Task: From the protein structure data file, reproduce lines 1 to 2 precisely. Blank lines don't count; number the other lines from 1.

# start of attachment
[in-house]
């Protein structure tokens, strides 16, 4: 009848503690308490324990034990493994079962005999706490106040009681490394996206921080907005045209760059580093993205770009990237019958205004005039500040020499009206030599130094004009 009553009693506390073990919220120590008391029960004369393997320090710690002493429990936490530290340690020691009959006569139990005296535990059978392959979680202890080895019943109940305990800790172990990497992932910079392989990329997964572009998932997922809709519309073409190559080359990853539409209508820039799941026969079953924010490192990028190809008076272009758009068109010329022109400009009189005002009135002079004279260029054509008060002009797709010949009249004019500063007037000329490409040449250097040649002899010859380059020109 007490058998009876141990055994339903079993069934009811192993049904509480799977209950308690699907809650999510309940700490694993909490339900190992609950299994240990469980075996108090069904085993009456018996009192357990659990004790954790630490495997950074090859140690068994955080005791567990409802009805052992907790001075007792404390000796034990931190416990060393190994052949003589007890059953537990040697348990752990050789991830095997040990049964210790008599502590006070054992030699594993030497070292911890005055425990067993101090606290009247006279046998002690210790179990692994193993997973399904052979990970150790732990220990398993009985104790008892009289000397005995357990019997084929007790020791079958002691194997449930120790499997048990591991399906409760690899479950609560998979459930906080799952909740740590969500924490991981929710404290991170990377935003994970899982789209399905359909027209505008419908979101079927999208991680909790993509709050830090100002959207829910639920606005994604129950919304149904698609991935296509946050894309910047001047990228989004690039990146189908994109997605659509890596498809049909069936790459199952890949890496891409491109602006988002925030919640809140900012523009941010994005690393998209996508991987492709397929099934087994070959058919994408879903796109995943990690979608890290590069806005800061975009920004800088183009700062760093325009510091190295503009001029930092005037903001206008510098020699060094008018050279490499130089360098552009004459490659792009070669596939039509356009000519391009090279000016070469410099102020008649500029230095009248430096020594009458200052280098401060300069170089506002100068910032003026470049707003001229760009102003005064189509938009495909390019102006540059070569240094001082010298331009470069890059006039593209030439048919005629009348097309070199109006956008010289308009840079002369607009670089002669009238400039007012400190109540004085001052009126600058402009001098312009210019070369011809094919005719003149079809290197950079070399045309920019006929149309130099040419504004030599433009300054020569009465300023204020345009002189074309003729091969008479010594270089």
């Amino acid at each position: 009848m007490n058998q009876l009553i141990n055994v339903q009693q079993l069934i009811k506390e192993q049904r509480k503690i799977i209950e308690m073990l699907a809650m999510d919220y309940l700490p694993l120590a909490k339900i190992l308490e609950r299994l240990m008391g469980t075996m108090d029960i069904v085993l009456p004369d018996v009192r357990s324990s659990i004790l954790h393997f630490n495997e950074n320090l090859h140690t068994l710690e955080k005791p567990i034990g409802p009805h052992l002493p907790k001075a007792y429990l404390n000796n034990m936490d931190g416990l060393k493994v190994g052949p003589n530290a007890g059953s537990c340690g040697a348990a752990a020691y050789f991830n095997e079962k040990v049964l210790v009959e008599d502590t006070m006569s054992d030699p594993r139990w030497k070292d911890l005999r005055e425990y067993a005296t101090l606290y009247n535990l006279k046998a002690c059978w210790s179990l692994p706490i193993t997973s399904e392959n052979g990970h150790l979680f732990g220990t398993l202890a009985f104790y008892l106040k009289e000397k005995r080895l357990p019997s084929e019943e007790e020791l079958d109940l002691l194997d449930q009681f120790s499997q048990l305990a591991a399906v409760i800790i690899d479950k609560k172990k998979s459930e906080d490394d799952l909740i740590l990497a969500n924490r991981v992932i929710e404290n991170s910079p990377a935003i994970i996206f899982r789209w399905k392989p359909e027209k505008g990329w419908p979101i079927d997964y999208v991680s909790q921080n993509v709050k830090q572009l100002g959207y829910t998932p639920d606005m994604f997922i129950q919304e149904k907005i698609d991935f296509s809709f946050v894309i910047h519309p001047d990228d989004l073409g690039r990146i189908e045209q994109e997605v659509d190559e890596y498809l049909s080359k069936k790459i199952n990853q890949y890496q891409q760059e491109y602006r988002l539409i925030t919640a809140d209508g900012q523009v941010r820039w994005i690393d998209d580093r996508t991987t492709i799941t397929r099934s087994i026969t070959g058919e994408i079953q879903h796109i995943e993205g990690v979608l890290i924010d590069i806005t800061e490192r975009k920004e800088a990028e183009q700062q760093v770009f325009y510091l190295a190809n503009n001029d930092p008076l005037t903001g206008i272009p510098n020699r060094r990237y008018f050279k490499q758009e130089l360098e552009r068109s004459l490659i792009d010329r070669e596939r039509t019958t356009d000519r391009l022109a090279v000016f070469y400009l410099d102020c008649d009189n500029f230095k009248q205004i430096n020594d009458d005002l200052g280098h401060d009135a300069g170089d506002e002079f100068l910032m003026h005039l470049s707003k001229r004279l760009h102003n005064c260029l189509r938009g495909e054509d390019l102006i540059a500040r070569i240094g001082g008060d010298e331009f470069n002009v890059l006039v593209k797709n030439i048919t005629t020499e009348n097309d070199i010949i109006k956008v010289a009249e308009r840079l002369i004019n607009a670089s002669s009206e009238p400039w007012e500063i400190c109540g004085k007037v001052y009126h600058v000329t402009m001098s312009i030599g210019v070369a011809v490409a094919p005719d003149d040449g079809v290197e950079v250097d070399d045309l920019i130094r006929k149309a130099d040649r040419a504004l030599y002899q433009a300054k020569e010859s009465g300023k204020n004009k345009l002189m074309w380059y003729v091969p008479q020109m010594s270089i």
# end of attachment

[in-house]
């Protein structure tokens, strides 16, 4: 009848503690308490324990034990493994079962005999706490106040009681490394996206921080907005045209760059580093993205770009990237019958205004005039500040020499009206030599130094004009 009553009693506390073990919220120590008391029960004369393997320090710690002493429990936490530290340690020691009959006569139990005296535990059978392959979680202890080895019943109940305990800790172990990497992932910079392989990329997964572009998932997922809709519309073409190559080359990853539409209508820039799941026969079953924010490192990028190809008076272009758009068109010329022109400009009189005002009135002079004279260029054509008060002009797709010949009249004019500063007037000329490409040449250097040649002899010859380059020109 007490058998009876141990055994339903079993069934009811192993049904509480799977209950308690699907809650999510309940700490694993909490339900190992609950299994240990469980075996108090069904085993009456018996009192357990659990004790954790630490495997950074090859140690068994955080005791567990409802009805052992907790001075007792404390000796034990931190416990060393190994052949003589007890059953537990040697348990752990050789991830095997040990049964210790008599502590006070054992030699594993030497070292911890005055425990067993101090606290009247006279046998002690210790179990692994193993997973399904052979990970150790732990220990398993009985104790008892009289000397005995357990019997084929007790020791079958002691194997449930120790499997048990591991399906409760690899479950609560998979459930906080799952909740740590969500924490991981929710404290991170990377935003994970899982789209399905359909027209505008419908979101079927999208991680909790993509709050830090100002959207829910639920606005994604129950919304149904698609991935296509946050894309910047001047990228989004690039990146189908994109997605659509890596498809049909069936790459199952890949890496891409491109602006988002925030919640809140900012523009941010994005690393998209996508991987492709397929099934087994070959058919994408879903796109995943990690979608890290590069806005800061975009920004800088183009700062760093325009510091190295503009001029930092005037903001206008510098020699060094008018050279490499130089360098552009004459490659792009070669596939039509356009000519391009090279000016070469410099102020008649500029230095009248430096020594009458200052280098401060300069170089506002100068910032003026470049707003001229760009102003005064189509938009495909390019102006540059070569240094001082010298331009470069890059006039593209030439048919005629009348097309070199109006956008010289308009840079002369607009670089002669009238400039007012400190109540004085001052009126600058402009001098312009210019070369011809094919005719003149079809290197950079070399045309920019006929149309130099040419504004030599433009300054020569009465300023204020345009002189074309003729091969008479010594270089």